Riding the Job Search Roller-coaster.

Yesterday was a day of highs and lows. I’m at the tail end of the temporary job I’ve been working at trying to squeeze out one more week of PC refreshes before filing for unemployment and it wasn’t going too well. I had one appointment on Monday, nothing yesterday, and I have one today with nothing scheduled for the rest of the week. As I do every day, I scanned the job listings on the Michigan Works website, CareerBuilder.com, and Craigslist.

Found an ad on CL for a Desktop Support position in Brighton, which isn’t too far and which I’m already familiar with from having lived there in the past. So I sent off a resume with a short cover letter to the email address and went back to scanning for other possibilities. I’ve been doing this for months and I’m lucky if I ever get an email telling me to piss off, let alone a phone call, so you can imagine my excitement when the job on Craigslist called me a few hours later. I was told that they were hoping to fill the position quickly and that they thought I might be a good fit so could I be available to do a phone interview in about an hour or so. An hour later I was in a phone interview with the head of the project and the person who called me earlier. The job offered $19 an hour with no benefits, but it was a Monday-Friday gig with the potential for some overtime. The interview went well and they offered me the job right then and there with a start date of today. I asked if I could start tomorrow instead as I had some stuff to wrap up today and they agreed. Hanging up the phone, I was on cloud nine.

And then they emailed me the contract.

For the most part it’s the standard legal boilerplate I’ve seen throughout my career, but there were three provisions that concerned me. One was the standard if-you-invent-anything-we-own-it clause which is pretty standard practice, but this one seemed to suggest that they owned anything that might be copyrightable or patentable regardless of whether I did it at work or outside of work and it seemed to suggest that I would have to sign over rights to any copyrights or patents I already have which I’m not even sure is legal if that is indeed what it suggests. The next provision that worried me was about my being responsible for all business expenses which reads as follows:

The Contractor is responsible for paying for all expenses associated with providing the services hereunder. The Contractor will indemnify and hold the Company harmless from all expenses and costs incurred in the performance of this Agreement.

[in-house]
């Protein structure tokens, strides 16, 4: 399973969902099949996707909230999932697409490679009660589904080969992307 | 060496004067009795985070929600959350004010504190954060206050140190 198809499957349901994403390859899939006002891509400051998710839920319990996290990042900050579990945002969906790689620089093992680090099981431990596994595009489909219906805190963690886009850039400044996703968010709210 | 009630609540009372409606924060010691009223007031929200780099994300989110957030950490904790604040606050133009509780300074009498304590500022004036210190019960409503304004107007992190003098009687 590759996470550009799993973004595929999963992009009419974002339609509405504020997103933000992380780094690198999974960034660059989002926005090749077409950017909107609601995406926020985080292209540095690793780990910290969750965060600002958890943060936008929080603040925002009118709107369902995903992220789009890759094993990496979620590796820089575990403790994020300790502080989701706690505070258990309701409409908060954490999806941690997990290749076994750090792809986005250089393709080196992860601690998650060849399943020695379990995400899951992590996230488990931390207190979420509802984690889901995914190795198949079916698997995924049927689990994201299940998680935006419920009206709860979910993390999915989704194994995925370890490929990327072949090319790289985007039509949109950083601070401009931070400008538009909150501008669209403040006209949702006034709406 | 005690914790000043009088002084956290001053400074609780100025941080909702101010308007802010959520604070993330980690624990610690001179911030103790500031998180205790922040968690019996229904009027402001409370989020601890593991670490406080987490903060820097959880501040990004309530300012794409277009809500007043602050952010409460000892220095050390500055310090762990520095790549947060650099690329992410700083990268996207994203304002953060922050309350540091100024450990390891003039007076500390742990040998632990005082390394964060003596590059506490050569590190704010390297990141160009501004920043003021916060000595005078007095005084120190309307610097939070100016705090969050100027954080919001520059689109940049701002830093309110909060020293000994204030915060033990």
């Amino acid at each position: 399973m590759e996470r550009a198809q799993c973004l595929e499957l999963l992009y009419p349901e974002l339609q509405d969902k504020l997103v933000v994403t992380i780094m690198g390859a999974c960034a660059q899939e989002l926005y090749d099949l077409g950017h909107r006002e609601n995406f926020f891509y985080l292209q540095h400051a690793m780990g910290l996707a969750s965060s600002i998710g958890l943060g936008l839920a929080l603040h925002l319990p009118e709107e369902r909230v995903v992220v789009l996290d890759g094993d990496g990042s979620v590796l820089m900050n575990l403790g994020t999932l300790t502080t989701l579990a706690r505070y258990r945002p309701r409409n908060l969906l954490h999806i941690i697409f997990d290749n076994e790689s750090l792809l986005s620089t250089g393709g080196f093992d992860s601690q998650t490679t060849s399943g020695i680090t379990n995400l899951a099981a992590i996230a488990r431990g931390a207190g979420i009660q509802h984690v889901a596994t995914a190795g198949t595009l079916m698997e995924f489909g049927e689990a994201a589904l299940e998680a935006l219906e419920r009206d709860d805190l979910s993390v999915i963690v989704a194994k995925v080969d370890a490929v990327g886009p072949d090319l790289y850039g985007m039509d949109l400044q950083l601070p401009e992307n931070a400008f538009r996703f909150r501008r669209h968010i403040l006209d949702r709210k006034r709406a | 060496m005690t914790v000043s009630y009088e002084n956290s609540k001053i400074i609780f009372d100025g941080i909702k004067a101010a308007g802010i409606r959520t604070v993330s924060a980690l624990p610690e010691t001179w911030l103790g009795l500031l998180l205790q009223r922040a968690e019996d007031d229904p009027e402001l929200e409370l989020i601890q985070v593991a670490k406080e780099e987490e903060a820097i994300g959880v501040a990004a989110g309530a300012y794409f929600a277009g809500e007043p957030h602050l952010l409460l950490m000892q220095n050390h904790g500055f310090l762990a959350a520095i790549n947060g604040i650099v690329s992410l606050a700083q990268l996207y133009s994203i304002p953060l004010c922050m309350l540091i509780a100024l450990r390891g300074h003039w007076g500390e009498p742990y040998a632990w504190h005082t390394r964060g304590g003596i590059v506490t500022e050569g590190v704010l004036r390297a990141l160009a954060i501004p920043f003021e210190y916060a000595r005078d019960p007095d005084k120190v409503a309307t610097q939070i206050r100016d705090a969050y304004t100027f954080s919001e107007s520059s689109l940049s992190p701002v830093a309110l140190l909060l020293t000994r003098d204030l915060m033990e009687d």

Now I’m assuming this is meant to say that I’m responsible for buying my own clothes and the gas to get back and forth to work, but I could also see where it could mean that if I have to replace a hard drive in the course of the job that I assume the costs of purchasing the replacement. I’ve replied back asking for clarification of these provisions so I know exactly what I’m agreeing to, but it’s the third one I’m worried about that may be the deal breaker and it’s pretty unambiguous:

No Withholding of Taxes, etc. The Contractor understands and agrees that, as an independent contractor, the Contractor’s compensation under this Agreement is not subject to withholding for federal, state, or social security taxes. All such taxes and other legally required payments and any insurance required by law shall be the Contractor’s sole responsibility.

I’ve been working as a contractor my entire career and this is the first time a company has said they won’t handle taking out taxes from my paycheck. I realize that for truly independent contractors that’s the way things work, but I’m not sure if I’m disciplined enough to do this task properly. As a result I’m leaning toward not taking the job which is really frustrating because it’s the first semi-decent paying offer I’ve had in awhile and the current job isn’t likely to have any more work for me until sometime in December.

For the moment I’m waiting to hear back from the company with answers to my questions about the contract and then I’ll make my decision. I hate to turn down a job that sounds like it’s a good fit for me and my skills, but I’d hate ending up in trouble with the IRS because I screwed up my taxes. Plus the idea of having to potentially turn over my blog to them is also somewhat disheartening.

13 thoughts on “Riding the Job Search Roller-coaster.

  1. Les, I understand your concerns about the lack of withholding but the unfortunate reality is that more and more companies are going the independent contractor route. Economically it makes sense for the company, shifting the tax burden to the contractor and avoiding the cost of payroll taxes, benefits and other employee-related expenses. You’re correct that it does take a certain amount of discipline to set aside money to pay your taxes. Remember, though, that as an independent contractor you are self-employed so you can deduct any business related expenses including mileage, tools & supplies, equipment, cell phone and even a portion of your housing and utilities if you use a home office for your work. Oftentimes, this can offset the taxes owed to the point that you pay little or nothing. A tax service, such as H& R Block, or a tax software program, like Turbo Tax, can help you maximize your deductions and complete your tax return accurately.